BY VARAK GHAZARIAN
After a long day of tirelessly running around camp to ensure that the wonderful children of Askeran were having the best summer of their lives, we finally had a chance to take a break while debriefing the past day. After our meeting, we sat in our overloaded van and expected an expedient ride back to our apartment. But wait. Surprise. Unger Armen from Stepanakert and our Pack Leader Tereza had other plans for us. A wrong turn led to a stir of confusion amongst the counselors and caused a ruckus within the van. After a thirty minute-long, windy ride up the side of mountain, we pulled up to a gate. We were led out of the van, and there it stood. The beautiful Jdrduz.
As we stood atop the cliffs of Jdrduz, all that we counselors could do was quietly watch in amazement as the river below us rushed through the valley. Everything seemed surreal as we stood there, captivated by the beauty Artsakh had to offer. We then took turns yelling into the canyon and released everything within us. After cleansing our bodies from all the stress we incurred throughout the long day of camp, we started a fire in preparation for the once-in-a-lifetime kef opportunity. We all waited for the sun to set as Unger Armen prepped the samovar he had been promising us for the past several days. With the sunlight dimming by every passing second, Jdrduz Valley sparkled in a majestic way I hadn’t seen in my life. The glimmer of the river, the luscious greenery, the orange and purple sky, the smell of the burning wood, and the beautiful people surrounding me left me in a state of amazement.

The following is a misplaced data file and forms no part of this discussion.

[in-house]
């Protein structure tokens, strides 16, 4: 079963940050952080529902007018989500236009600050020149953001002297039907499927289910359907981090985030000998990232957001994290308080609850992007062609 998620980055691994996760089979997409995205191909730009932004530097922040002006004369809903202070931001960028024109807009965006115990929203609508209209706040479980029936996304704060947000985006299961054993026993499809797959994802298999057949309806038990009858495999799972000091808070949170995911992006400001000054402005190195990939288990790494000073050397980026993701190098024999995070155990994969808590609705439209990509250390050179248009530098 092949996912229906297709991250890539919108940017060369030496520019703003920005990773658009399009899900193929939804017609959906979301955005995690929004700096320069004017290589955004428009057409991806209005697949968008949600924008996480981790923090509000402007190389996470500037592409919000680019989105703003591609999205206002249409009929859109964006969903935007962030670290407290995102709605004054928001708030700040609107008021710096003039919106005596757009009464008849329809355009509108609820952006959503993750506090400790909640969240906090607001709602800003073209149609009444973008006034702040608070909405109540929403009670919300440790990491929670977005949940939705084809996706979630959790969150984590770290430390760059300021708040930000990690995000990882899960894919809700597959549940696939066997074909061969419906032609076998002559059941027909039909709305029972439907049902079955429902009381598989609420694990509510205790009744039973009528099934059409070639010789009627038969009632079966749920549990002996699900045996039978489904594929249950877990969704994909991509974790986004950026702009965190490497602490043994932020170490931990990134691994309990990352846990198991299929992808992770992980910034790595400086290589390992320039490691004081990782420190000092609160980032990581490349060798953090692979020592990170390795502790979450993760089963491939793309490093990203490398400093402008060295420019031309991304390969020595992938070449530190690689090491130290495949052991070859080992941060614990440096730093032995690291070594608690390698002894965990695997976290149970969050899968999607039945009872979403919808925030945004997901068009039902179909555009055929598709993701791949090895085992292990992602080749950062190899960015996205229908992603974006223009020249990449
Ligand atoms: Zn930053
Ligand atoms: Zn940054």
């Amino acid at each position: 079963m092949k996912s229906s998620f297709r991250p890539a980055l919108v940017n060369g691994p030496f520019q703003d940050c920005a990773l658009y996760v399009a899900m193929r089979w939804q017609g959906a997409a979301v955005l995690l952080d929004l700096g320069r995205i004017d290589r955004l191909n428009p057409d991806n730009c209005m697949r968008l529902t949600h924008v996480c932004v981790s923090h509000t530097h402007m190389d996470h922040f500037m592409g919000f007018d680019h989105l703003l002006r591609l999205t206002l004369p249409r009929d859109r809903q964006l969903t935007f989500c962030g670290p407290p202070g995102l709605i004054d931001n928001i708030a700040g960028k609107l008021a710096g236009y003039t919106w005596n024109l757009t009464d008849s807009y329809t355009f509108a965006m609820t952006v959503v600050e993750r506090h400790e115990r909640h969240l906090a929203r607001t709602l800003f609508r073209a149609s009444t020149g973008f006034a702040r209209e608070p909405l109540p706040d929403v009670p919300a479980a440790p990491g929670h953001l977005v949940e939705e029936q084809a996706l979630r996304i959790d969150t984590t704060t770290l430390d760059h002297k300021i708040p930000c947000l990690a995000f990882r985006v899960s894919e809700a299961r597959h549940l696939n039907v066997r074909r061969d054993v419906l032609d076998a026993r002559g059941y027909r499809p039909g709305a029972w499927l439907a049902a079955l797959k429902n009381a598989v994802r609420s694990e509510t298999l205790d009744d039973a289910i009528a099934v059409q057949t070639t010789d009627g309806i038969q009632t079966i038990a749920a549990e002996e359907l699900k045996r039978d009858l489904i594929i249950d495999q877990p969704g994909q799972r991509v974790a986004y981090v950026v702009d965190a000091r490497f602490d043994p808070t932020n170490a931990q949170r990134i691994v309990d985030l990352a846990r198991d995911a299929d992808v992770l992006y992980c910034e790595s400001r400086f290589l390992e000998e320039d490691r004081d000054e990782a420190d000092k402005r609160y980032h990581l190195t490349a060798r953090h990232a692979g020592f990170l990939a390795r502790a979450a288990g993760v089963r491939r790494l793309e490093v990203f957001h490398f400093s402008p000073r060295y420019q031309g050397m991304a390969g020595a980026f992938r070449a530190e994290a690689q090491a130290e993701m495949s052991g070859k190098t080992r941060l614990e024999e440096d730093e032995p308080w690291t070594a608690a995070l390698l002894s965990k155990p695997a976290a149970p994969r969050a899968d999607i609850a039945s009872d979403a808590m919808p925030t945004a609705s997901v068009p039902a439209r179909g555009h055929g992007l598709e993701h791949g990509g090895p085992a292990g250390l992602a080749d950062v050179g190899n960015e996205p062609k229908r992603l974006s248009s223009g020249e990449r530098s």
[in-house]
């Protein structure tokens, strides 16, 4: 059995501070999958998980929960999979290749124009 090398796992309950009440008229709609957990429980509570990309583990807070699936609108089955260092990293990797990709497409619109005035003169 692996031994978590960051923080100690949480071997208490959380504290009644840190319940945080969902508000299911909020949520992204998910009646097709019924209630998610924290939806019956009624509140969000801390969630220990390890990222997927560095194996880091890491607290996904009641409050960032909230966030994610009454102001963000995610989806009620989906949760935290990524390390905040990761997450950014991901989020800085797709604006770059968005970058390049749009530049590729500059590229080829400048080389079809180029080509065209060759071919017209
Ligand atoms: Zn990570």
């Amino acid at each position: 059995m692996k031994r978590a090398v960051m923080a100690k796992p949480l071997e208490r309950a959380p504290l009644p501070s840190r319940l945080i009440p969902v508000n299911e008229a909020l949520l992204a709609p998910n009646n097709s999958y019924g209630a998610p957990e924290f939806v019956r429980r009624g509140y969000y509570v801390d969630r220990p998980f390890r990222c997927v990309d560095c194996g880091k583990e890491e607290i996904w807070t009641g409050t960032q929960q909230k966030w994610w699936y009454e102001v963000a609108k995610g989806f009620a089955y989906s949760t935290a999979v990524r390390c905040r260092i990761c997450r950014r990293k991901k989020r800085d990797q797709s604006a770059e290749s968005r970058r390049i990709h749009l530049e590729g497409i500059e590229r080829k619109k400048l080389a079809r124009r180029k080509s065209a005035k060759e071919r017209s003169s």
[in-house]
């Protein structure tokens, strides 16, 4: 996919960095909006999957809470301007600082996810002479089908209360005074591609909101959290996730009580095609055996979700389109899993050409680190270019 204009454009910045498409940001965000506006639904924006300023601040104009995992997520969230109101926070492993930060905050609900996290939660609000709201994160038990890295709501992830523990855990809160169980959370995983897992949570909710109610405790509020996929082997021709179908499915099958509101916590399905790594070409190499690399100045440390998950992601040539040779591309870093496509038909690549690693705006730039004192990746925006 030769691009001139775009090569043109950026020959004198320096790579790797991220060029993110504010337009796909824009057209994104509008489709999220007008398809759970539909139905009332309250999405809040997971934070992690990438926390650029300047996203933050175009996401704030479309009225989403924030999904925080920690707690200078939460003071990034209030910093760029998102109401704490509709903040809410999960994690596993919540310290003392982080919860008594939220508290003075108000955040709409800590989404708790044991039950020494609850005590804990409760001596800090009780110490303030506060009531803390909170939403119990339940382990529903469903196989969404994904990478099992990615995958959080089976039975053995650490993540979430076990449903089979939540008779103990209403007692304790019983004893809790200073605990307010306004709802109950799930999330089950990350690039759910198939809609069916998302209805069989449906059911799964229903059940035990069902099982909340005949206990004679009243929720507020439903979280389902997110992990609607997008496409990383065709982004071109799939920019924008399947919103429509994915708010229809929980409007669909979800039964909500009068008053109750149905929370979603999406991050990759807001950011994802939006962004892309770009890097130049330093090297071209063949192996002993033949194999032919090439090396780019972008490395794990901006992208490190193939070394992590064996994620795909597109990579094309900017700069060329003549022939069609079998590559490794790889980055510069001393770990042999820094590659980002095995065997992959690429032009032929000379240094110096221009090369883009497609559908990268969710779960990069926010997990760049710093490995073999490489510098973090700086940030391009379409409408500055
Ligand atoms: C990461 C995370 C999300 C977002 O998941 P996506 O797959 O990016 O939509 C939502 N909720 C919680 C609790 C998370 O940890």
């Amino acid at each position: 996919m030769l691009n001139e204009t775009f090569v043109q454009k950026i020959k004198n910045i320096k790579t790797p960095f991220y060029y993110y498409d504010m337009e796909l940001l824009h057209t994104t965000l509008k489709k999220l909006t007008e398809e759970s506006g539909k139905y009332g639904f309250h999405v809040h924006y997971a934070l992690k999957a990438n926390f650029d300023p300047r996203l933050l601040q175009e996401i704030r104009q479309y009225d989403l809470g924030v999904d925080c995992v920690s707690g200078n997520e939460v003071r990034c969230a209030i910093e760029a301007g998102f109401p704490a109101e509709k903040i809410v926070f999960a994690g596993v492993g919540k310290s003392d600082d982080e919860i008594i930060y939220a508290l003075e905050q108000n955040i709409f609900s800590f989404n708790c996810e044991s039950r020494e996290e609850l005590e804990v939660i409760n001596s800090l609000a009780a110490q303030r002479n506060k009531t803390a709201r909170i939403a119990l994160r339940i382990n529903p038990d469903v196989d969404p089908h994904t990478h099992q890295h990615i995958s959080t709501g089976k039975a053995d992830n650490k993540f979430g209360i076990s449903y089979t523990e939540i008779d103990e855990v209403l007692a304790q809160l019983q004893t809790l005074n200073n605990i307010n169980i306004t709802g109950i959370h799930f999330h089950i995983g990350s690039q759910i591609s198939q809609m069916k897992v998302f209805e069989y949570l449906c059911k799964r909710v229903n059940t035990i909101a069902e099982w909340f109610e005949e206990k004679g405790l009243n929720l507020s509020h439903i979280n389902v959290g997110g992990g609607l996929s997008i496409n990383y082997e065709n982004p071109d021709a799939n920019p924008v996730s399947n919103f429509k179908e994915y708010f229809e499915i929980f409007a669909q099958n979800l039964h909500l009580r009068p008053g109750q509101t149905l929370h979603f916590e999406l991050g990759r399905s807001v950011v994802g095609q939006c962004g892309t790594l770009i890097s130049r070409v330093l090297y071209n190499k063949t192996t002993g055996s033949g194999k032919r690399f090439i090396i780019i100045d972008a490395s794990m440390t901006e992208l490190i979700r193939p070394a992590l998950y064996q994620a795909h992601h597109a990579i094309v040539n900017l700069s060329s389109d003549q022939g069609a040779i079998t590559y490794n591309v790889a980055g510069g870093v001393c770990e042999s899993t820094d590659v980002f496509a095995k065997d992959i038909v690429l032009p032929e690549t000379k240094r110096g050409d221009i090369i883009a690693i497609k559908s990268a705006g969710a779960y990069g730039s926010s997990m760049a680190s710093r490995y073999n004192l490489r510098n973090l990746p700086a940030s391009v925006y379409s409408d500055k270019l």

Watching the sunset with my Ungers, from both Youth Corps and Artsakh, allowed me to truly appreciate how thankful I am to be given the opportunity to be here and to feel at home with a family I have just recently created. I am even more thankful to provide the youth of Artsakh with, not only a summer they won’t forget, but also the hope to pursue their wildest dreams with no fear or any sort of reservations. Speaking with the campers about their interests and goals for, both, themselves and Artsakh has given me a different perspective on my life and my perspective of Artsakh. Hearing the campers speak about how they enjoy the natural beauty of the nation they live in, yet have their views of home muddled by the thought and reality of war, truly disheartened me. A nation filled with so much beauty and potential constantly being stricken down by the concept and reality of war brings to light the stark differences between my Artsakhtsi Ungers and me. However, in that moment, the only thing I could think about was the joy and happiness of my campers. In the midst of an unknown future we can rely on the youth to provide us with a sense of happiness and hope for a better day.